Thanks for visiting and I hope to hear from you again soon.


  4. Kurt,
    It is nice to know you have not allowed this disease to keep you down, no matter what obstacles it throws your way! You are missed at work, and thought of often. Keep getting better and stronger!! I hope the new year brings lots of good news and positive outcomes for you and your family!

    Warmest regards,

    • Hi Tanya!
      It’s great to hear from you! Please let everyone at work know that they are greatly missed by me and also thought of often. I’m looking forward to seeing you and everyone and getting caught up on how you’re all doing.

      I hope you have a great year both personally and professionally.

      Take care Tanya,

  5. I, too, have bo of the lungs. We had a friend from church that said “that stinks”! I had breast cancer, then 10 months later while pregnant found out I had AML–from breast cancer treatment. Immediately started chemo, fell into a coma, and almost died. During that time I lost my baby,….had to learn to walk again and to write my name! We adopted a beautiful baby from Vietnam in 2007, crossing major hurdles to do so, and when I got back, about 6 months later, was diagnosed with the BO. I am down to 33 percent lung function and am on Albuterol Sulfate and Pulmicort (which enables me to get a deep breath), Simvastinin, and Singulair. I’m now chasing after a 4 1/2 year old,…but it sure beats the alternative!
    I had my transplant April 12, 2003. What are your lung function test results if you don’t mind me asking? If you want, you can email me privately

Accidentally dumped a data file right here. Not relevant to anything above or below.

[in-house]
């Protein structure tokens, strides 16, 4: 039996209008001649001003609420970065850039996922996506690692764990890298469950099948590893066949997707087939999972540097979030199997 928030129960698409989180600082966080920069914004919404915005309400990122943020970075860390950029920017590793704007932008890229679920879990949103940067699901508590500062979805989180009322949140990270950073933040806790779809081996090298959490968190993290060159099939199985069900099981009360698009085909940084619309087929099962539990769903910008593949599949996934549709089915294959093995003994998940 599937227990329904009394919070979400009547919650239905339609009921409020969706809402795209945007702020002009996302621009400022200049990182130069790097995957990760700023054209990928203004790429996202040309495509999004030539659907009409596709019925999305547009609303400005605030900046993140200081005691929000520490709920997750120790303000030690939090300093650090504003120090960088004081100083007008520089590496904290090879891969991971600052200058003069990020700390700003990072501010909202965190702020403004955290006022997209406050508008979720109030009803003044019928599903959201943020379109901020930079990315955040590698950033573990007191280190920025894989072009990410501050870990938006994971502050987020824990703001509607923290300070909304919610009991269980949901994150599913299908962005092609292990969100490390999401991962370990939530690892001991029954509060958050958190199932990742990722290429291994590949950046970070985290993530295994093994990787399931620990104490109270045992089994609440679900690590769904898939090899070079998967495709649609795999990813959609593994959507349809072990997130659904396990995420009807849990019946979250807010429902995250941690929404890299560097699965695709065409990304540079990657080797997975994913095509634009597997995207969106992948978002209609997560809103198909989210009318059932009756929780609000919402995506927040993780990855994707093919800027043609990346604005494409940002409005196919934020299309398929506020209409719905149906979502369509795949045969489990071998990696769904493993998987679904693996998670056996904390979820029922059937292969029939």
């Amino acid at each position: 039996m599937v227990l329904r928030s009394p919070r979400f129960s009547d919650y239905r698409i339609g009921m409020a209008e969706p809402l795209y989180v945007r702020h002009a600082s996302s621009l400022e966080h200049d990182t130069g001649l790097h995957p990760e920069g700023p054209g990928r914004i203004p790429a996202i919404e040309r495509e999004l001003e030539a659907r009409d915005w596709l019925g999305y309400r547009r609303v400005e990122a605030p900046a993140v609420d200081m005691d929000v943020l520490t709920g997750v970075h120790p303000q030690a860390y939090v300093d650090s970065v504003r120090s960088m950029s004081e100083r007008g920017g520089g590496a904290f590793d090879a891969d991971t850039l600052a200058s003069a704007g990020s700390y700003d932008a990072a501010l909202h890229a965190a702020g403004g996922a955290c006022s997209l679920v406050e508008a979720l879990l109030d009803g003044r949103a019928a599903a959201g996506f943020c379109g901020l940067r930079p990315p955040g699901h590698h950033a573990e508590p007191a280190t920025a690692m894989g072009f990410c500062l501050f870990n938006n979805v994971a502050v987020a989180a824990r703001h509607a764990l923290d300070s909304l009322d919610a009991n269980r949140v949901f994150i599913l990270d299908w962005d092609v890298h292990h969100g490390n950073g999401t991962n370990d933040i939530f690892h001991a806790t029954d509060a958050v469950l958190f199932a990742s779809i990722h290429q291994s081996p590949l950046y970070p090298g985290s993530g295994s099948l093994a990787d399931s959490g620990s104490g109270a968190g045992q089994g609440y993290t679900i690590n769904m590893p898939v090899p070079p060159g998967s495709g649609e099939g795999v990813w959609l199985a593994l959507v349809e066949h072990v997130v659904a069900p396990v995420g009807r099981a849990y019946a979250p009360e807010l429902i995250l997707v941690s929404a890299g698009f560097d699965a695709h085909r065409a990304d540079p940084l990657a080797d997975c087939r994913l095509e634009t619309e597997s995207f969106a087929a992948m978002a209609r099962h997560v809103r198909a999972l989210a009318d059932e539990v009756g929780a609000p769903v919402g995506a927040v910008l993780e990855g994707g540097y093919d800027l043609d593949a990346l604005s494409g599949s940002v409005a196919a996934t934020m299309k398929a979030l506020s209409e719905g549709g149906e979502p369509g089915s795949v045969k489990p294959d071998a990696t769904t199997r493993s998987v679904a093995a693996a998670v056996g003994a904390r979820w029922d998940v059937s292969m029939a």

6. Hello Diane.
    Thank you so much for sharing your story here. One could never understand or even come close to imagining what you have gone through these past years, but let me just say how encouraging and uplifting your display of strength, tenacity, and obvious positive outlook is for me, and I’m sure others, as well.

    Until I started on montelukast/singulair, my lung function was 46%, but it has improved at bit: the time before last it was 51% and the last time it was 49%. The positive trend has enabled me to drop my prednisone dosage down from 50 to 45 mg. Still waiting to see how I react to the new dosage. It’s always an experience, if nothing else. 🙂

    BTW, there is more gvhd discussion at my public facebook site If you have a facebook account, it would be great if you would join us there to share your knowledge and experience. All you have to do is click on the link and then click the “like” button. If not, I look forward to hearing from you often here or anytime through email at

    Thanks again Diane. You truly are inspiring!